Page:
Veronica (Sandra Oh) is married to a successful businessman, the rather cold Stanley (Damian Young). They have a two houses - "an apartment in Soho, and a little place in the Hamptons", a maid, and a reasonably well-adjusted teenage son in the form of Kip (Giullian Yao Gioiello). But you can never have it all: Veronica has a drink problem, and Stanley's reached the end of his tether as a result.
On the other side of New York - Bushwick - Ashley (Anne Heche) is an artist struggling to sell her rather unique, if somewhat violent, paintings. Her girlfriend Lisa (Alicia Silverstone) isn't happy - she wants Ashley to stop chasing her dream 12 hours a day and get a real job.
These two disparate characters meet when Ashley agrees to help Lisa at a plush business party she's organising, which is being hosted by Stanley. Ashley is serving food and cocktails, Veronica is working the room while getting slowly drunk - much to her husband's quiet disdain. When the two women bump into one another they quickly recognise each other from their college days.
Their smiles may suggest friendliness but there's an awkwardness to their movements which suggests a tainted history between them. As they proceed to ask each other about how their lives have thus far panned out, the cattiness becomes increasingly less subtle.
It all descends quite quickly into a spat on the stairwell, the two women punching the living daylights out of each other. The end result is that Veronica winds up in a coma.
When she awakes two years later, she's distraught to learn that her husband and son have died. Adding insult to injury, she discovers that Ashley has found success as an artist and finally married Lisa.
And so, another confrontation ensues - this time in a parking lot. The downward spiral continues for this pair of dishevelled individuals...
On paper CATFIGHT sounded like a riff on 2003 Japanese film 2LDK. But whereas that pitted two flatmates against each other, both vying for the same acting gig, this elaborates and builds whole lives and histories around its antagonists. It should, in theory, be a more satisfying deviation. Alas, it falls short on several levels.
Firstly, the main characters aren't likeable. They're surly, snotty, wisecracking types who wear their insecurities on their sleeve without any attempt at eliciting our sympathies. The performances aren't bad, but unfortunately Oh and Heche are saddled with clichéd traits and stereotypical circumstances which fail at every turn to satisfyingly flesh them out.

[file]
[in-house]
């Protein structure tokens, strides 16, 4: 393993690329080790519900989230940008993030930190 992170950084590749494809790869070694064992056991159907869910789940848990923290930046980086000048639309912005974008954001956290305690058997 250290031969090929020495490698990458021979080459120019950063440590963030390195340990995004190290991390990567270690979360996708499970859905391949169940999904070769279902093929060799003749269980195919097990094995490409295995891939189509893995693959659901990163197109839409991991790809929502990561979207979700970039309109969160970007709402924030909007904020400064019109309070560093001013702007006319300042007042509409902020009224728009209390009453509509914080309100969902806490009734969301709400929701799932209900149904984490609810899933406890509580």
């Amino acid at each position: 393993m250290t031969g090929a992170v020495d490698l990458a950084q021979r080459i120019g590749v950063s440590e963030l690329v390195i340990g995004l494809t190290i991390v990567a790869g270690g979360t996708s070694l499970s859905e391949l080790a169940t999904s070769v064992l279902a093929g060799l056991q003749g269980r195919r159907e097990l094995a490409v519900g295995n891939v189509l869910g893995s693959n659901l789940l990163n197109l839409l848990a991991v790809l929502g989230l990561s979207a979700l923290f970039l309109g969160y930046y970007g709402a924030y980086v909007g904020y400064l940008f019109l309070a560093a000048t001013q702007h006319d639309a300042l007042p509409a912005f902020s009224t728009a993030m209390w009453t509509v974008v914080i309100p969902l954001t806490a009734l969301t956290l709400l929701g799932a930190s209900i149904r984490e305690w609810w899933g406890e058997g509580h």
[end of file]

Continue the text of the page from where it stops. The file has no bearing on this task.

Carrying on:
Writer-director Onur Tukel weaves themes of class divide, homophobia and empowerment into his screenplay. But each of these is only explored lightly. Scratch the surface and there's precious little being said; there's no real insight into what drives these characters, or what justifies their increasingly insane behaviour.
Pacing is also a problem. After the initial exposition, we get a slapstick-style fight which culminates in a lull to proceedings, followed by another scrap, another lull, and then a climactic battle. Towards the end Heche and Oh are allowed to show a little humanity - but by then it's a case of "too little, too late". We don't care for these characters by that point.
The humour is catty and a little off-putting too. Tukel can't help but add snide one-liners even into scenes that are meant to add a little warmth into proceedings. And, worst of all, none if it is very funny. It's too cold to resonate.
The fight scenes are well-choreographed and the film looks nice throughout. It's mildly shocking, at first, to see two women knocking seven shades of shit out of one another - complete with blood and bruises. But, really, unless you have a troublesome fetish for such fare, that's scant reason to recommend this technically adept but dramatically barren slice of cinema.
CATFIGHT comes to the UK courtesy of Arrow. They're releasing it on both DVD and blu-ray formats. We were sent a screener copy of the former to review.
The movie looks good on Arrow's UK DVD. It's presented uncut - 95 minutes and 12 seconds in length - and in its original 16x9 ratio. Framing is accurate, flesh-tones are true, definition is smooth and detailed. There are no compression or motion issues: it's as bold and clean as you'd expect from such a modern film with healthy production values.
English audio comes in the form of a striking 5.1 surround mix. Optional English subtitles are well-written and easy to read at all times. These cater for the hard-of-hearing so do be aware that they include cues as well as dialogue ("music plays on the radio" etc).
An animated main menu page leads into a static scene selection page offering access to the film by way of 12 chapters.
The only extras on offer are trailers for ARMY OF ONE and THE VOICES, both of which are defaulted to play upon the disc's start-up. It's worth noting - and potentially annoying for those yet to make the leap to HD - that the blu-ray proffers two audio commentary tracks, a behind-the-scenes featurette, a deleted scene and the film's original trailer.
CATFIGHT takes a very basic idea and draws it out to feature length, without the characters or plot to support such an endeavour. It's all a tad unsavoury, and Tukel seems a bit too disinterested in adding weight through symbolism for my liking. I found this a bit of a chore to get through.
Also available on blu-ray.
Review by Stuart Willis
|Released by Arrow Video|